Lets go back to 1973 now and the release of Tom Waits' debut album, 'Closing Time'. This was a truely seminal album and is my favorite in Waits' back catalogue. Rarely sticking to one style, the album switches from genre to genre effortlessly - folk numbers include 'Old Shoes' and 'I Hope That I Don't Fall In Love With You', Jazz tracks 'Ice Cream Man' and my personal favorite, the ballad 'Martha.
The track opens with a discordant piano riff and the words 'Operator, number please', a line which instantly has the listener hooked to find out more. As the song unfolds the listener hears the dialogue between Waits, and a past love (Martha). The opening verse shows Tom's insecurities and reservation in getting back in contact with his past loves ('will she remember my old voice'). Perhaps worrying that he didn't mean as much to her as she did to him.
The chorus moves into a beautiful and smooth melody, playing off perfectly against the minor based progressions in the verses. The lyrics here change as well, reminiscing of the early romance the two shared (days of 'roses', 'poetry and prose') and living only for each other.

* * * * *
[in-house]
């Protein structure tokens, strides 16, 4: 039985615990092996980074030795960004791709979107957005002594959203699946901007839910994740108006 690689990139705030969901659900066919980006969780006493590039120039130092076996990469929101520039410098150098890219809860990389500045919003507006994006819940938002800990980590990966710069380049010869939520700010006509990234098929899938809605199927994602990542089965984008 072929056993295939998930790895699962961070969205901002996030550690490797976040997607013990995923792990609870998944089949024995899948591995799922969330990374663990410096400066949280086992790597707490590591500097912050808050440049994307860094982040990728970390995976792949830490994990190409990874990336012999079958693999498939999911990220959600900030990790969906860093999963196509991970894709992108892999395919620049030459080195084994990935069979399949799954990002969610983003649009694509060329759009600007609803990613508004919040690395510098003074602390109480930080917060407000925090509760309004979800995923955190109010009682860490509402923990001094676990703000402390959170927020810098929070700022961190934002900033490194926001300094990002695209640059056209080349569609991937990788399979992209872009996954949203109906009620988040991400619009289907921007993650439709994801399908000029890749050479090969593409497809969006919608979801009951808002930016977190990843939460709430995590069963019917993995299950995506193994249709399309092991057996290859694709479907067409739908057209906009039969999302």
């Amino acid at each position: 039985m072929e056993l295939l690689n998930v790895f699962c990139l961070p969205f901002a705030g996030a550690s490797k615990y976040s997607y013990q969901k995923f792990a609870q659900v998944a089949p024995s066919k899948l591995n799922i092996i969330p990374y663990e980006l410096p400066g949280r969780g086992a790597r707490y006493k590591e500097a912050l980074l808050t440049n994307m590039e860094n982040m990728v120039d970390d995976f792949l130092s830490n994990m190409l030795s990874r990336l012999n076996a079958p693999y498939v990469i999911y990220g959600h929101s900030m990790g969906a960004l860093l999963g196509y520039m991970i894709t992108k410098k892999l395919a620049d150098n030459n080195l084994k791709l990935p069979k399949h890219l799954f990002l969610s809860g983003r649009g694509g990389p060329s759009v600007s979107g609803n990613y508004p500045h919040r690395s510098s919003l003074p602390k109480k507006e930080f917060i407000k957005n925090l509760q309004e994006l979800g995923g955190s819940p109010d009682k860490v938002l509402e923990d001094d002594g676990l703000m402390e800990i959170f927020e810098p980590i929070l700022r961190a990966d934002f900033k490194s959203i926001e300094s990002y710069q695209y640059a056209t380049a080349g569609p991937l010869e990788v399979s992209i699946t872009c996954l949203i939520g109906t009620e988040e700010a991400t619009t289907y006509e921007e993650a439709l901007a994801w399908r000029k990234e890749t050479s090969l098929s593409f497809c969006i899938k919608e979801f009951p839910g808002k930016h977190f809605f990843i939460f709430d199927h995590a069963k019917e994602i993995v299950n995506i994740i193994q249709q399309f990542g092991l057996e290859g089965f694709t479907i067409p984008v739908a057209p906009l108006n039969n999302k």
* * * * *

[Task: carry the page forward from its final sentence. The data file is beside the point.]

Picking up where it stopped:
It feels from the rest of the song that Tom is fixed in a state of nostalgia. During the following verse we find out that she has a husband and kids, and with the line 'you know that I got married too' there is more of an indication has his marriage hasn't lasted. His life, unlike hers, seems not to have gone according to plan. He is at a point in life where nothing makes sense, and he wants to go back and remember a time when it did. The song ends with the character admitting his love for her but being reserved to the fact that it was 'never meant to be'. The song is an incredibly tragic love story; and once again, a moment of pure genius from Waits.
and we saved them for a rainy day.'